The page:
Here comes Parsey McParseface

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Last week, Google held its annual I/O developers' conference. As is the case with a lot of such events, the first day's keynote is meant more for the press and general nerd public than for the developers themselves. The Google faithful got to deep dive into the weeds later, during the serious coder sessions.

Google announced a lot of fascinating stuff, but two things really jumped out for me:

  • The smartphone-based VR platform it announced, Daydream, could be huge and should make Apple nervous.
  • It is going all-out on leveraging every ounce of its natural language and search data and experience.

It's no surprise that Google is serious about VR. Its inexpensive and smartphone-based Google Cardboard viewer was probably the way most folks tried virtual reality for the first time. But, starting with the upcoming Android N, the search giant plans to make VR an integral part of its operating system. They're calling that VR layer Daydream. And it's releasing smartphone requirements and a reference design for a serious VR headset. Major players like the New York Times, Ubisoft and Netflix appear ready to bring their content to the immersive world Google is planning.

All that means that by the end of the year the company may well leapfrog other VR platforms like Oculus Rift, Viv and Gear VR in bringing 3D worlds not just to gamers but to a wider variety of users. Yes, it will still mainly attract the interest of tech enthusiasts, but the developments announced last week are pointing to a faster route to the mainstream than its competitors have demonstrated.

By the way, conspicuously absent from the VR-for-folks race is Apple, which has yet to demonstrate any VR equipment nor mention any VR plans. However, from recent hires we know the company is exploring the space. Traditionally Apple has waited until competitors have released gadgets, watched carefully and then moved in with an elegant, simple solution the mainstream embraces.

This time, though, time is not on Apple's side, especially since Google is starting to show some design chops. It used to be the case that Apple could sit on the sidelines a bit because the products its competitors pumped out were ugly and complicated. But Google is getting some taste just at a time when observers think Apple is starting to slip on the design front.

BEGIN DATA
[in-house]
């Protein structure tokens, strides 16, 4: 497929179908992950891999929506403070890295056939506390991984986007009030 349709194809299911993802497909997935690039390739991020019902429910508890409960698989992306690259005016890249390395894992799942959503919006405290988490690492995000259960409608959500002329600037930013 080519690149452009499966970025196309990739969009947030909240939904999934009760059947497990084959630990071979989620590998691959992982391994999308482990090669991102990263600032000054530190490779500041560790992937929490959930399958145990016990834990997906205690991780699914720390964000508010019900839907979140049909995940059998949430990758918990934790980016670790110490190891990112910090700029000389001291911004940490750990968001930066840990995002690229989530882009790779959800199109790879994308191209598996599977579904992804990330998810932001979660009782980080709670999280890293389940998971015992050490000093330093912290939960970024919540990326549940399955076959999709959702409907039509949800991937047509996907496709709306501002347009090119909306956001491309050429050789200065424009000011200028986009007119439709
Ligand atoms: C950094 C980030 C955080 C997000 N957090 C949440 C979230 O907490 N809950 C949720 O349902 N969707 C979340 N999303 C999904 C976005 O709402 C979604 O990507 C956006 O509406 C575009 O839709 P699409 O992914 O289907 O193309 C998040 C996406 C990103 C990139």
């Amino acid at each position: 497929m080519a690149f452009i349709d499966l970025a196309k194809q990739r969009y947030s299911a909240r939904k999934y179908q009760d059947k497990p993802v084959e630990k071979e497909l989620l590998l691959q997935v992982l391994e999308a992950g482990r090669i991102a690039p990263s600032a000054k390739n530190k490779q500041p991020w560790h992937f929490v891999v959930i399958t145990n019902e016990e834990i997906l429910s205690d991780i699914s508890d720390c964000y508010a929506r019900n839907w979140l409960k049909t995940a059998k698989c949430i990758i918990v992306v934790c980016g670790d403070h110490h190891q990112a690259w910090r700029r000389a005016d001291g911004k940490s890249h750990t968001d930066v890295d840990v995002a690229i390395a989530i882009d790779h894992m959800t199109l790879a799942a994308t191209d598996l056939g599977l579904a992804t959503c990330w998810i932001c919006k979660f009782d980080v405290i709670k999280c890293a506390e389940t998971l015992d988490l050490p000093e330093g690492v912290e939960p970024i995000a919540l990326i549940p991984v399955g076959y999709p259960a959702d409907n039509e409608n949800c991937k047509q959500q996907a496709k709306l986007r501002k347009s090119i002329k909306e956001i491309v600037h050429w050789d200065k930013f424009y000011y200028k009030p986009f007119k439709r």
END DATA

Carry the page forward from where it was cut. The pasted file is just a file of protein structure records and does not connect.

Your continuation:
Google also announced a homebody personal assistant called Google Home. The roly-poly popcan-sized gadget is going head to head with the Amazon Echo. But, unlike the Echo, it gets its smarts from Google's natural language parser, named Parsey McParseface. It has taken Google a decade and billions of words, phrases and real-world knowledge to get its machine-learning algorithm tuned to a best-of-breed level. Now it's leveraging that algorithm here in Google Home and in another product it announced last week, Allo. Allo is a messaging app designed to compete with iMessage, Line, Whatsapp and other software that allows users to share conversations, links, pictures and GIFs. But Allo also allows those users to talk right to Google's AI.

That sounds a lot like bots from Facebook and Microsoft, and those are precisely the bots Google is aiming at. But, Google will be able, if anyone can, to make their AI truly useful and capable of understanding the nuances and context of conversations. It can even scan a picture a user sends in Allo and offer response suggestions to the receiver. That feature will probably be ignored by most users, but it points out what Google can do because of scanning and learning from millions of images in Google Photos.

Keep in mind that Google has shipped exactly zero of the gadgets and services it demoed last week, and won't until later this year, if then. There are still lots of ways the company could stumble and disappoint. But, the one thing that did manage to deliver was a clear shot across the bow to all comers. If Apple and others thought 2017 was going to be a cakewalk, they may soon discover that was just a daydream.

Listen to an audio version of this column, read by the author.

Wayne MacPhail has been a print and online journalist for 25 years, and is a long-time writer for on technology and the Internet.

Photo credit: Ken Yeung/VentureBeat/flickr

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